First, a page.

External video of lions at Longleat Safari. Link:

The video above illustrates the proximity afforded to visitors while they themselves remained confined. This was a wildlife experience mediated to a significant degree by automotive technology. Indeed, the connections between animals and automobility were made explicit in a number of ways. Corporations played around with the relationship between human, animal, and machine in advertisements such as that featured below for Super Fina petroleum. It reflects the almost animalistic (i.e. raw, unrestrained) “power in the tank” provided by the fuel and reflects the triad—of human, animal, machine—at the heart of this wildlife experience

Advertisement by SuperFina Petrol

The success of Longleat as an alternative wildlife experience to those enshrined in the traditional zoological garden led to the emergence of other such parks throughout the UK (e.g., Windsor in 1969 and Woburn in 1970), as well as in the rest of Western Europe, the US, Japan, and Australia over the ensuing decade or so. Lion reserves in the mould of the Lions of Longleat even popped up in “wild” Africa itself, just outside of Johannesburg, South Africa.

The safari park has prospered for nearly forty years. Soon after the park opened additional safari experiences on the Longleat estate, including close encounters with herbivorous creatures of the African plains and the infamously destructive primates of a monkey reserve in 1967-68. Similarly, a boat cruise allowed for close yet safe encounters with hippos and sea lions. Although no longer operated by the Chipperfield family, the safari experience sits at the heart of the park as a wildlife attraction today. A cursory glance at Longleat’s website reveals the presence of a “Deadly Safari” where visitors—in the safety of their metallic cages—come face-to-face with the world’s most “fearsome” predators. Watching wildlife in these ways remains central to expectations of animal encounters, especially in the Western world. Technology at the center of our lives (like the television) continues to wrap itself around animal forms to enhance the illusion of authenticity (or, often, freedom) while simultaneously disconnecting us from physical encounters with the natural world. Drive-thru experiences such as those at Yellowstone Bear World in the US are now commonplace, as are marine safaris in the “comfort” of a speedboat or aerial savannah safaris which allow a bird’s eye view of some of nature’s “greatest events” like the Serengeti wildebeest migrations. Internet technologies, too, grant unparalleled access to wild things in wild places while fixing our gaze on the smartphone or computer screen. The safari park at Longleat represents a singular moment in a process—especially in Western Europe and the US—that simultaneously widened the lens and deepened the distance between human and non-human animals in the latter half of the twentieth century.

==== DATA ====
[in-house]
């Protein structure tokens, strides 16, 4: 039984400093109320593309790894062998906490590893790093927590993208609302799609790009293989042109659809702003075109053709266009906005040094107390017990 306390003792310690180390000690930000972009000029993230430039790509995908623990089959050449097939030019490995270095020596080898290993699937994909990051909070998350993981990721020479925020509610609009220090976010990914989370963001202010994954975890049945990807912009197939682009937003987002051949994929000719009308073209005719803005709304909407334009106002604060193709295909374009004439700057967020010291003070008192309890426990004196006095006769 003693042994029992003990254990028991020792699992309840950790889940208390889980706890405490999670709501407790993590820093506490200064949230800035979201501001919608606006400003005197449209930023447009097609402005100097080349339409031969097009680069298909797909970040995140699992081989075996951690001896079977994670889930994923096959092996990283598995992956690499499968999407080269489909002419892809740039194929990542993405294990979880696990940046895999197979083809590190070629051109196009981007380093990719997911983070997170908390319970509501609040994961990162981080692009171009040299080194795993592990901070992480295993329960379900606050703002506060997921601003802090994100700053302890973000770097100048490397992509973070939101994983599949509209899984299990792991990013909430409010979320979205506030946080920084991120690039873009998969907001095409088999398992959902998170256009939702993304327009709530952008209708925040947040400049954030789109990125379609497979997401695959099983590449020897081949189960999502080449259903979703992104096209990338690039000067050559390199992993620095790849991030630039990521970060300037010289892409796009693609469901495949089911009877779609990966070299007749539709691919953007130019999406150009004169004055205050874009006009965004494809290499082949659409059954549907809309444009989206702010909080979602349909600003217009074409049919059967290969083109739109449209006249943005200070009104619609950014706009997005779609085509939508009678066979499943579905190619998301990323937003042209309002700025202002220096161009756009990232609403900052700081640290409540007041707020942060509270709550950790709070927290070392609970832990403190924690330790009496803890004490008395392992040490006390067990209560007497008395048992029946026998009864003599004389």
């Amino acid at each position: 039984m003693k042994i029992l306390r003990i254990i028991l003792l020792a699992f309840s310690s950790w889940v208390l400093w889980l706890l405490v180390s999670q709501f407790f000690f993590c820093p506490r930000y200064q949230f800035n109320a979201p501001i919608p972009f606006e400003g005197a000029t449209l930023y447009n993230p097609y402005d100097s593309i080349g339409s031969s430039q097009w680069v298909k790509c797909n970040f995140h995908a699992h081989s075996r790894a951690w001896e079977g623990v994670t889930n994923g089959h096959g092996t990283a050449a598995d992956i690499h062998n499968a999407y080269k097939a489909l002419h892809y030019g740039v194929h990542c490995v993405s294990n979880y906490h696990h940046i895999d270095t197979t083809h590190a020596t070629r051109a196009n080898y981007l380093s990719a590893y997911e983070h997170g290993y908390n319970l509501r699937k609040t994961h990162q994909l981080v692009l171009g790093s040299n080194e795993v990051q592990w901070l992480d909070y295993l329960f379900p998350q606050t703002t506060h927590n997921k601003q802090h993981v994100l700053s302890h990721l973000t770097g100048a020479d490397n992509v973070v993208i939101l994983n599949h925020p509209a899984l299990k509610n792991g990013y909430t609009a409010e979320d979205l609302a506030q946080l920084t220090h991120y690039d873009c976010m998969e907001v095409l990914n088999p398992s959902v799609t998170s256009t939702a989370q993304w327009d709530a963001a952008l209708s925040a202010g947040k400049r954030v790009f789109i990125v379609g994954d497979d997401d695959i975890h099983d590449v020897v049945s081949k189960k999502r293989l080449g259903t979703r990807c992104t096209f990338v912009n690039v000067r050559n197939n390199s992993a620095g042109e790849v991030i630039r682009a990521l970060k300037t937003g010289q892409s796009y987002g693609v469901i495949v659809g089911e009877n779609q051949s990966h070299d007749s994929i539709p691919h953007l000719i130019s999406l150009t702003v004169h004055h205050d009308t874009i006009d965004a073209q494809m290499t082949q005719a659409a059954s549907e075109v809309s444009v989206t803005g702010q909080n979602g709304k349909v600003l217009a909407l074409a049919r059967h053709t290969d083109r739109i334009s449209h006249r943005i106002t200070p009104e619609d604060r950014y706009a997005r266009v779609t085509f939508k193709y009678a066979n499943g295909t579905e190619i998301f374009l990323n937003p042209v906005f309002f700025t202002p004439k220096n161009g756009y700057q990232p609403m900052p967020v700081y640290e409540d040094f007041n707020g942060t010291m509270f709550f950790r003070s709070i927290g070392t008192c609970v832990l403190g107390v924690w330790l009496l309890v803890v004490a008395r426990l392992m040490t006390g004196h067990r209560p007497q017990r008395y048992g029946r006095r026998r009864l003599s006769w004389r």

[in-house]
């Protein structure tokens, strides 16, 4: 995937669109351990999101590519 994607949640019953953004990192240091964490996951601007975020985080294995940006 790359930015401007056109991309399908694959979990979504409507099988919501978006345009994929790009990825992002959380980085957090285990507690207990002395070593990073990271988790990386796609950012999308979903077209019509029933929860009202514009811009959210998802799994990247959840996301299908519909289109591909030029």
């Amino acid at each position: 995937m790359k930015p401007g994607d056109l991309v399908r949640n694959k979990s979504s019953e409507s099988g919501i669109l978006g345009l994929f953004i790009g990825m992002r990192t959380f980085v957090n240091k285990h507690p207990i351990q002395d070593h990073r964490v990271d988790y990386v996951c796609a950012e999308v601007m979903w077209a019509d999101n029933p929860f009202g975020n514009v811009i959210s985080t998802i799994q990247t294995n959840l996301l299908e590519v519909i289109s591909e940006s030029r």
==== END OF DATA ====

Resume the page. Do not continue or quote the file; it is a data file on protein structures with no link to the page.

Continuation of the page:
How to cite

Flack, Andy. “Lions, Lords, and Automobiles: Animal Entertainment and Travel Technologies in the Late Twentieth Century.” Environment & Society Portal, Arcadia (2015), no. 17. Rachel Carson Center for Environment and Society.

ISSN 2199-3408
Environment & Society Portal, Arcadia

Further readings: 
  • Baratay, Eric, and Elisabeth Hardouin-Fugier. Zoo: A History of Zoological Gardens in the West. London: Reaktion Books, 2001.
  • Mandler, Peter. The Fall and Rise of the Stately Home. New Haven: Yale University Press, 1999.
  • Schivelbusch, Wolfgang. The Railway Journey: The Industrialization of Time and Space in the Nineteenth Century. Berkley: University of California Press, 2014.
  • Sutter, Paul. Driven Wild: How the Fight Against Automobiles Launched the Modern Wilderness Movement. Seattle: University of Washington Press, 2009.
  • Urry, John. “The ‘System’ of Automobility.” Theory, Culture & Society 21, no. 4–5 (2004): 25–39.